Along with the Youtube video, we wanted to provide some instructions here to help you understand the project. 

Lets start with the tools we used:

*Electric drill (this drill kit is similar to ours, affiliate link)
*Drill measuring rod (ours came with the drill)
* Wood boring bit 13mm and 10mm
*Piece of rubber or non slip matting
*6 x eye screws, 23mm length, 2mm diameter
*8 x 10 gauge, 45mm screws (we used square head)
* Square drive drill bit, no.2 (ours came with the screws)
* Drill bit same size as screw body for pre-drilling screw holes
* Handsaw
* PVA glue (small amount)
* Ruler
* Sandpaper, medium and fine
*HB pencil



And the wood materials for the stand:

We used premium pine.
*Base piece- 30cm (11.8") length, 19cm (7.3") width, 3cm (1.2") depth
*Side pieces (x2) - 34cm (13.3")length, 4.3cm (1.6") width, 1.9cm (.6") depth
*Top piece (x1) - Same measurements as side pieces
*Dowel pieces thick (x3)- 17.7cm (7") length, 12.7mm (.5") thickness
*Dowel pieces thin (x3) - 17.7cm (7") length, 9.5mm (.37") thickness


Here are some little diagrams that my husband drew up that you can use alongside the video in case you get a bit lost. 
He said that the measurements do not have to be exact and that you can always work around little inconsistencies, so definitely don't obsess over the numbers, this is all more of a guide.


This is not a stand along blog post, you really do need to refer to the video as well, so please, use them together!

One of the best parts of this project is the overall cost comparison to store bought. If you already have some of the tools, as we did, the stand should come in at around $25 - 40, depending on where you are and the cost of materials.

If you already have the wood, tools and bits and pieces, you could be looking at a totally free project!

We hope that these instructions allow you to experience the satisfaction of making your own stand. If you have any questions, let us know!











Which looms do you have and what is on your Wishlist?

This post contains affiliate links. I only recommend products that I own, use and love.
Ashford 60cm (24") rigid heddle loom 

This is my most used loom at this point and most of the classes I teach are on this loom. Initially, I chose it because the price point fitted my budget at the time, and I had the right amount of space for it. I've never regretted the purchase. I think of it as my little workhorse! You can check out the same loom by following this link.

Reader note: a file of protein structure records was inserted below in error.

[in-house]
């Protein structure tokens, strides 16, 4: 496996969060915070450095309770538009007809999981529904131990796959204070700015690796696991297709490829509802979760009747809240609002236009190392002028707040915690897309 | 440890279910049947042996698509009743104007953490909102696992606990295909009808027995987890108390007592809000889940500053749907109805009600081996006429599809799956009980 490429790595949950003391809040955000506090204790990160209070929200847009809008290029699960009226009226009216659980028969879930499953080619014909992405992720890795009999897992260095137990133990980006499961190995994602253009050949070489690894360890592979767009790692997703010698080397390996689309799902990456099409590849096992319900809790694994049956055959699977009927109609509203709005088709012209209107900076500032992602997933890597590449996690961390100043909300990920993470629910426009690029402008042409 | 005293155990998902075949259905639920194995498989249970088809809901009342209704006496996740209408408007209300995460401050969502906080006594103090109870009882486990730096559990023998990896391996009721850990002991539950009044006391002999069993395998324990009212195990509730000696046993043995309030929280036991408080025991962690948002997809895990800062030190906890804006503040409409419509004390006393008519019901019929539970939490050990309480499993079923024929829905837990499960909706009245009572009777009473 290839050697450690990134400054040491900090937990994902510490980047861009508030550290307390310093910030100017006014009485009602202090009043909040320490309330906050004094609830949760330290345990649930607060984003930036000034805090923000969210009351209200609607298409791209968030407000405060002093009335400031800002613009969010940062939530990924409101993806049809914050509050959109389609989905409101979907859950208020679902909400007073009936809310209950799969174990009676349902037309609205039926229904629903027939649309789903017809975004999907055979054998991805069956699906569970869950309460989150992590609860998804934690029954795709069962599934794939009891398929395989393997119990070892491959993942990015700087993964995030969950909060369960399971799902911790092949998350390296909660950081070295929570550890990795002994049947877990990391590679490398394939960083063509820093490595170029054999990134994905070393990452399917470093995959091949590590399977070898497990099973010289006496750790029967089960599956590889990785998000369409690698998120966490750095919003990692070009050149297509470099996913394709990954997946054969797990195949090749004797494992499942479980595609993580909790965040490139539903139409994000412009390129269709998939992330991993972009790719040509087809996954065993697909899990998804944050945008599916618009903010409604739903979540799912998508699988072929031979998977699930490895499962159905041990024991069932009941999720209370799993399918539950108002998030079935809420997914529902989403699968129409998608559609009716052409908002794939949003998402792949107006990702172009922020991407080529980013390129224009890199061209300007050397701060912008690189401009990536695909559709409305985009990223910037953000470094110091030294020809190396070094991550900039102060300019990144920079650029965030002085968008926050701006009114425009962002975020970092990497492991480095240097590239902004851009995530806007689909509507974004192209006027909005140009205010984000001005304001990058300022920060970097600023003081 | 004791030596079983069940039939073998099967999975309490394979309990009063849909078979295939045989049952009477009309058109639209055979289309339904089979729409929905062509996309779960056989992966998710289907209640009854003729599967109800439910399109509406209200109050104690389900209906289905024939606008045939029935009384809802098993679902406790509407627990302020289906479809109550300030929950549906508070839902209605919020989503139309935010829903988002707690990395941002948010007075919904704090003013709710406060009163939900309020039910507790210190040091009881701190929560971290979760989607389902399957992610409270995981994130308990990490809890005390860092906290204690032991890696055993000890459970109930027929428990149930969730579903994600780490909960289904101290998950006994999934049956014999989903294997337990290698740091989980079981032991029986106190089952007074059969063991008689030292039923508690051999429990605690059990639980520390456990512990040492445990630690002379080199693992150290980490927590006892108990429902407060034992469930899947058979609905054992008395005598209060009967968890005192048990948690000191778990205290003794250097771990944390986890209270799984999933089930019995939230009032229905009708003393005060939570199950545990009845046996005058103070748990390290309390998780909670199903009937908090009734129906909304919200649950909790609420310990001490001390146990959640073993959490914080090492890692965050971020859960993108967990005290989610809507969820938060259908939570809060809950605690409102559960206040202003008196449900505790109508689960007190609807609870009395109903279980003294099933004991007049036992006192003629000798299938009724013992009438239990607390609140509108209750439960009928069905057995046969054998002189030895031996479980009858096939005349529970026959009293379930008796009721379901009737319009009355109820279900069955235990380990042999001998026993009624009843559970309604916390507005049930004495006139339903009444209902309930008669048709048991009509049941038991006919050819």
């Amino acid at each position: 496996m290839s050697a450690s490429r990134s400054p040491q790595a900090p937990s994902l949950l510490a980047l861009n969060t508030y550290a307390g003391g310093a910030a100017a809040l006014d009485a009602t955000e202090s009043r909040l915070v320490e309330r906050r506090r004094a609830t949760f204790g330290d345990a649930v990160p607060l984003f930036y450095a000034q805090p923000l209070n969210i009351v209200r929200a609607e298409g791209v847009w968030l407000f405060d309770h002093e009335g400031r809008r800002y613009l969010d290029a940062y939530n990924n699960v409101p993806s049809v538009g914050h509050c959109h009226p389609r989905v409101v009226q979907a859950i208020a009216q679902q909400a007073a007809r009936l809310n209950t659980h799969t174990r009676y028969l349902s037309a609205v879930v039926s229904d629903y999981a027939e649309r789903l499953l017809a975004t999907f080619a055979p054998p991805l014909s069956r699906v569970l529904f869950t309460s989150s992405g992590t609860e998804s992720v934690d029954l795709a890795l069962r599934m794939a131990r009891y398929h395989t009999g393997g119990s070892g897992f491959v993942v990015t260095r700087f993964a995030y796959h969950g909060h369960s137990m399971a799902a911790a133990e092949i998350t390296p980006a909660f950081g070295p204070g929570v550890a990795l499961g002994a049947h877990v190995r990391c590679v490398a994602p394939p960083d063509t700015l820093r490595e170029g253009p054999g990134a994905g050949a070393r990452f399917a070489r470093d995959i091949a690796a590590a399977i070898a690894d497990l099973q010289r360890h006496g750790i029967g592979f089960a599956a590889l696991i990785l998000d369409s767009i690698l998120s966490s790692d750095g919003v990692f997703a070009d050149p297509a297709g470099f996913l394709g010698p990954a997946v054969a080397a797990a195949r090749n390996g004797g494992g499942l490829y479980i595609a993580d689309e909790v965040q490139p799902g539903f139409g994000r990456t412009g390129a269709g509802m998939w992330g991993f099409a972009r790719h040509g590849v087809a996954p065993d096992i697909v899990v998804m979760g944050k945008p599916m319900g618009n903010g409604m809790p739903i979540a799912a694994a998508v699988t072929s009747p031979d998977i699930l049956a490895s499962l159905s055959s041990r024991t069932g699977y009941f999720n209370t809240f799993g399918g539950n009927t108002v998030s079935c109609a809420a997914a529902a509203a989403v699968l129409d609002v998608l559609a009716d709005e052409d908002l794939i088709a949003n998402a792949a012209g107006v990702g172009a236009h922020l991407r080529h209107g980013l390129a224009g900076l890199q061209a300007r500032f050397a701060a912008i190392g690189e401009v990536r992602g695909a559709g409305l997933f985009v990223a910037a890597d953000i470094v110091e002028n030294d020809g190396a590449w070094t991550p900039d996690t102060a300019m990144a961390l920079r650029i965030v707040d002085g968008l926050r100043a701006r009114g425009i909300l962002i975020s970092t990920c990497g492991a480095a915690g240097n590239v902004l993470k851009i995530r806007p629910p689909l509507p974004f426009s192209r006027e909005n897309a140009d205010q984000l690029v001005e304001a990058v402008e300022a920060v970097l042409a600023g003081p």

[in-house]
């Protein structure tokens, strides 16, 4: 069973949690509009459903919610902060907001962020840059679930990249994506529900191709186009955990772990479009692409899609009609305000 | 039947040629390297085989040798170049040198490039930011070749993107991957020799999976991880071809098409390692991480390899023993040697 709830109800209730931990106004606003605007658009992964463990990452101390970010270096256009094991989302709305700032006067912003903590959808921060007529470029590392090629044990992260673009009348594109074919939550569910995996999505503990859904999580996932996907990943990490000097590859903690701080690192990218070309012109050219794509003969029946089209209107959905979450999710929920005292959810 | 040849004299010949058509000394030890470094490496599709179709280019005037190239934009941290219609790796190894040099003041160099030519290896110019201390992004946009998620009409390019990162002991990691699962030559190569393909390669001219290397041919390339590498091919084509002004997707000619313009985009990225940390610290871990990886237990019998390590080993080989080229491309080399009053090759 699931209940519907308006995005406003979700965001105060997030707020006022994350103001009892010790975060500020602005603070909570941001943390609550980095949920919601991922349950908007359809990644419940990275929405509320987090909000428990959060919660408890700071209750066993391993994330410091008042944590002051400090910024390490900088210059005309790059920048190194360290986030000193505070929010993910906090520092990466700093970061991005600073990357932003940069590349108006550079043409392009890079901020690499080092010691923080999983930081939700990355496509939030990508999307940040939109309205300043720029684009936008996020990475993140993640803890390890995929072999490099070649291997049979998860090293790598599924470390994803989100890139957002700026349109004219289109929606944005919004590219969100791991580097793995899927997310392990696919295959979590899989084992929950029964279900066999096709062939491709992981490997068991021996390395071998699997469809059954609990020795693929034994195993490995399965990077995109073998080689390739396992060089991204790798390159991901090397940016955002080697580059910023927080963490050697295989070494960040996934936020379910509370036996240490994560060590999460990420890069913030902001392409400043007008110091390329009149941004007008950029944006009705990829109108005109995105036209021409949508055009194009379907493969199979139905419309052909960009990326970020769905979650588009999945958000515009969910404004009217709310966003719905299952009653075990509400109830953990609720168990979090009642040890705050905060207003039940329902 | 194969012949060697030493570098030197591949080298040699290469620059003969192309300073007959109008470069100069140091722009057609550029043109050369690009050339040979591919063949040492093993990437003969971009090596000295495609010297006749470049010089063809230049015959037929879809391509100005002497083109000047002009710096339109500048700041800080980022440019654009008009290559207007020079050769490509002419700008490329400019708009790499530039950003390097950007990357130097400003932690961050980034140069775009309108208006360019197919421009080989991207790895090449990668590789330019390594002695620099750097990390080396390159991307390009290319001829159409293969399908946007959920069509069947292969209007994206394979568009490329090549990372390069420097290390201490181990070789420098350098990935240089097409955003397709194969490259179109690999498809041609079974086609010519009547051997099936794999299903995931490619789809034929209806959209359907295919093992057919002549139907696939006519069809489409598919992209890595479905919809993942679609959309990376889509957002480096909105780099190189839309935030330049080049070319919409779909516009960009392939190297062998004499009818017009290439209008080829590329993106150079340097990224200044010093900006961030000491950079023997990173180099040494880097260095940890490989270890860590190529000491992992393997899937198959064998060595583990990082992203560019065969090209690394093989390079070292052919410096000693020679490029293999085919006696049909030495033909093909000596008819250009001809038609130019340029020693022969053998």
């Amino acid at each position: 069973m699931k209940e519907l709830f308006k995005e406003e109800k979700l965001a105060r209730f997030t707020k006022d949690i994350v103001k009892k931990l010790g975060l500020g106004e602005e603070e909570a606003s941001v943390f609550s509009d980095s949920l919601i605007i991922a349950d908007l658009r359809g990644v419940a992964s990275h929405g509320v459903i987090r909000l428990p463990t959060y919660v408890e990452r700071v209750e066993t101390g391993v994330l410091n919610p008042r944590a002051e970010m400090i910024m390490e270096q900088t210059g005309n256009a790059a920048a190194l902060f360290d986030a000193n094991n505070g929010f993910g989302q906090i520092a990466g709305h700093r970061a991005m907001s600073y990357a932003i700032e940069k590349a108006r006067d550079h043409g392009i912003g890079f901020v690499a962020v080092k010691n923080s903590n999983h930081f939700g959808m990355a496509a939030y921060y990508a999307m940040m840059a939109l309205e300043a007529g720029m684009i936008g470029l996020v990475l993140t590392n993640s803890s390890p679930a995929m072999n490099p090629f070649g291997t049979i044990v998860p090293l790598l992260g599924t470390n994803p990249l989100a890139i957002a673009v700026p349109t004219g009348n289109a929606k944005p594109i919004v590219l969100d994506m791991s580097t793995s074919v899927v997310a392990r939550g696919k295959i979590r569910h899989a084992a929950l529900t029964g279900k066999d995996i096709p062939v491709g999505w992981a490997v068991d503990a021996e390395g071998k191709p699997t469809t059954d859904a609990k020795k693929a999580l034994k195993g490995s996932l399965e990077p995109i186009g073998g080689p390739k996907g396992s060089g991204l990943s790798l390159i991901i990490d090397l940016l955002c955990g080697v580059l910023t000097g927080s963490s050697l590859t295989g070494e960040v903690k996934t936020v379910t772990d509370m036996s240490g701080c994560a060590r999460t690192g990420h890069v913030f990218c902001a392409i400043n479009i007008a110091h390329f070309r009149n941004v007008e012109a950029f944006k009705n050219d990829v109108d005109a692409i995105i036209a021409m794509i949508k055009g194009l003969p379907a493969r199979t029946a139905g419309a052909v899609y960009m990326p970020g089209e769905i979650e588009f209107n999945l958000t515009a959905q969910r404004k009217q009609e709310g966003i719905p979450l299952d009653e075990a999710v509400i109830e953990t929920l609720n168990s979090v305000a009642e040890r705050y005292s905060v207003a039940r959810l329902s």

Ashford Sampleit


















I bought this one for my girls, who often complained that they never got to weave because my loom was always full. I think I have used it more than they have though! It is so good for sampling new ideas and designs, enabling me to have a couple of rigid heddle projects going at once. It also takes up hardly any space at all.

Ashford Inkle


I love inkle weaving, but unfortunately have not had the time to indulge and explore as much as I would like. Once again, it's not space hungry and allows me to weave a different kind of project while other larger projects are going on. This loom is for bands, but that doesn't mean that only band projects are possible, you can sew bands together to make all kinds of cool things. I have a beginner series on Youtube for using an inkle.

 David 2 Louet



Aka the love of my life! Alright, that's taking it a bit far but I do really love this loom. 8 shafts, 10 treadles, made in the Netherlands. Compact, easy to operate, beautiful to look at, and so much more. I review it here if you're interested. I have the second instalment of my Floor Loom Series coming up soon, so watch out for that one!


Previously owned - Ashford 8 shaft 80cm (30") table loom  (the loom available in this listing is a 24")


I ran out of space when I bought my floor loom, so had to sell my table loom. You can see a demonstration of me using it here and an overview of the loom here. To be honest, I really do miss this loom and often recommend them to others. I can envision myself once again investing in a table loom "one day" but in a smaller format so that it is portable for teaching. The Katie, with it's light weight and 8 shaft capability would be just the ticket.




Wishlist

Mirrix Little Guy or Big Sister



I have been doing a lot of tapestry work on my rigid heddle loom recently, which has highlighted a couple of things for me.
1. The rigid heddle loom is a good loom for playing around with tapestry, but not the best.
2. I love tapestry!
3. As tapestries are a time investment, it would be ideal for me to have a separate loom for this.

So, why would I choose a Mirrix?
Well, their looms are simple and compact but still a complete tapestry loom. It wouldn't take up a lot of space that I no longer have the luxury of! I love their sturdy and attractive design, and the shedding devices that many of the loom have is a huge bonus. I have done quite a bit of research and I feel that these are really quality looms, made by weavers for weavers. 

There is a video version of this blog post on my Youtube channel if you're a visual kinda person.

Until next time...

Happy Weaving!